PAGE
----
Tags: Batch 3
In the United States, all whiskey has to be aged. However, since it’s the law, there is of course an exception, which is corn whiskey; for whatever reason, that can be sold straight from the still. Corn whiskey is similar to bourbon mash, but instead of 51% corn, it has to be 80% corn. Since we are currently using about 57% corn in our bourbon mash, we are – if my math checks out, here – 23% short, so we’re going have to age our spirits before we can call them whiskey. But that’s alright, since there’s another loophole. This aging only has to be nominal; the whiskey just has to spend some time in a barrel – ten seconds will do. The barrel can be used, and it can be re-used indefinitely, batch after batch after batch. Anything that could impart some sort of barrel-aged character can be long dead, stripped out after years of being soaked in bourbon (or rye, or fish sauce, or whatever). The barrel merely serves as a way-point between the still and the bottle. For all intents and purposes, when “aging” whiskey like this, it will actually be unaged, or new make whiskey.
So, that’s what we’ll be doing.
Right now, we are in the middle of batch three. We’re doing it as a “double” batch – that is, two identical mashes blended together. Batch three – like all our whiskey – is primarily destined for barrels, and will be the first batch available on the market (the fate of batches one and two is still up in the air). We’re going to fill six small (ten gallon) barrels with our third batch, and although we’ve still got one more run to go, we’ll definitely end up with more than 60 gallons – probably something closer to 70. Anything that does not fit neatly into the barrels
gets poured down the drain will become new make.
For those among you who are not whiskey nerds (which is probably very few, if you’ve read this far), new make whiskey is probably unlike anything you’ve ever had before. It’s really only been available commercially on any significant scale for the past few years, and doesn’t even have a federal “type” designation (like bourbon, rye, Irish, etc.) yet – people call it white dog, white lightning, moonshine*, and so on. It has a taste that people aren’t used to; I liken it to tequila; it is similar in that it carries over a lot of the flavor of the original distillate, and makes a great flavor addition to shake into cocktails. In the case of tequila, the flavor that carries through is the agave plant; in the case of our bourbon mash, it is corn and rye. The similarities continue, but essentially in reverse: tequila can be bottled either unaged (blanco), aged between two months and a year (reposado), aged one to three years (añejo), or aged more than three years (extra añejo). Aging must be done in oak barrels (however, as with scotch, used barrels and artificial coloring are allowed – so color doesn’t necessarily indicate age). High-quailty aged tequilas will have a similar character to an aged whiskey; this is due, of course, to the barrel (I’ll talk about barrels in a future post). The difference comes in the presentation: people are generally presented with – and are accustomed to drinking – blanco tequila, and don’t often order an extra añejo. They are used to how it tastes, they are familiar with good ways to mix it, and they know if they want salt on the rim or not. With similarly aged whiskeys, however, this is nowhere near the case. People expect whiskey to taste a certain way, when in fact a lot of what they are tasting is not whiskey, but the oak barrel it’s been stored in.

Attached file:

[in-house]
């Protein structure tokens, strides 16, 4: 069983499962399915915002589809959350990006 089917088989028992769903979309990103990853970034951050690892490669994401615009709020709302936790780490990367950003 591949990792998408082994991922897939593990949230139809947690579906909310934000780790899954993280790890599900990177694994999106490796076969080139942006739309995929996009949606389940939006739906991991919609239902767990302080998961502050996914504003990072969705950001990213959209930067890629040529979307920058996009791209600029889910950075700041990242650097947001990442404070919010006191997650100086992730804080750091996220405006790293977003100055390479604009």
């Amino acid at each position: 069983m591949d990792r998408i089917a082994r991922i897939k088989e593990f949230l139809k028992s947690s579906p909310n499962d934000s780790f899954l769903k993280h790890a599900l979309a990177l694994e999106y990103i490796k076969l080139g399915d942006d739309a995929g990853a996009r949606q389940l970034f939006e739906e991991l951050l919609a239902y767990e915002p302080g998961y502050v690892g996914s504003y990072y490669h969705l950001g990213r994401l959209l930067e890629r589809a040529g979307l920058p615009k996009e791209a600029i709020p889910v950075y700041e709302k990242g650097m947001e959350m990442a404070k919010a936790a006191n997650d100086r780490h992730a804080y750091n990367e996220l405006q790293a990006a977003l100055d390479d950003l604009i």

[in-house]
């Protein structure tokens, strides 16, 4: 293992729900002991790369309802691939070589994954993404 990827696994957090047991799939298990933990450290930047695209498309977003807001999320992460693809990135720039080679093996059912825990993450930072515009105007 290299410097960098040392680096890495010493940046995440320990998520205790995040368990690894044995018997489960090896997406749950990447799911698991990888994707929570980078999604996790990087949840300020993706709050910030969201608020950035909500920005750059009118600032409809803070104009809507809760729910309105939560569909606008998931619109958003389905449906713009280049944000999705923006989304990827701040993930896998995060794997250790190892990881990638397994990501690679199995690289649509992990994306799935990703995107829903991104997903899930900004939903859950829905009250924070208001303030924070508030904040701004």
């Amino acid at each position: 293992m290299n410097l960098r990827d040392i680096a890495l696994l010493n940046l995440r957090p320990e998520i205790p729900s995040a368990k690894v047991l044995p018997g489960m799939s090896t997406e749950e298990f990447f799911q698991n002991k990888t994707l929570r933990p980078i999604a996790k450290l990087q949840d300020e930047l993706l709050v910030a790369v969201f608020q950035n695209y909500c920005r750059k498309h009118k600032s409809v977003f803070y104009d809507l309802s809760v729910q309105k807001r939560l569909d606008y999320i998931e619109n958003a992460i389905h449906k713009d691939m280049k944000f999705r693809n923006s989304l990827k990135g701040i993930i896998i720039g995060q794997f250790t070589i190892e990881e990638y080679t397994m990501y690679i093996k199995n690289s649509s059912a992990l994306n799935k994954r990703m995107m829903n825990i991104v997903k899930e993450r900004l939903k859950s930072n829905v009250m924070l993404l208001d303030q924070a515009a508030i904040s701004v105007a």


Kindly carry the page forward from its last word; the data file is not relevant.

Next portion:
White whiskey has gotten a lot of press, recently; some people like it, and some people hate it – but hating things makes for a more interesting news article, so I encourage you to try it for yourself. It’s pretty tasty stuff, though it might take a bit of getting used to – just like any other whiskey.
At any rate, here are the stats for batch 3:
Corn – 900 lbs.
Rye – 300 lbs.
Malted rye – 100 lbs.
Malted barley – 300 lbs.
*it’s not moonshine. I’m going to stop complaining about this someday, but moonshine = any illegal spirit. We’ve got skylights and artificial lighting and everything, here. Look up moonshine. Here, I’ll even do it for you.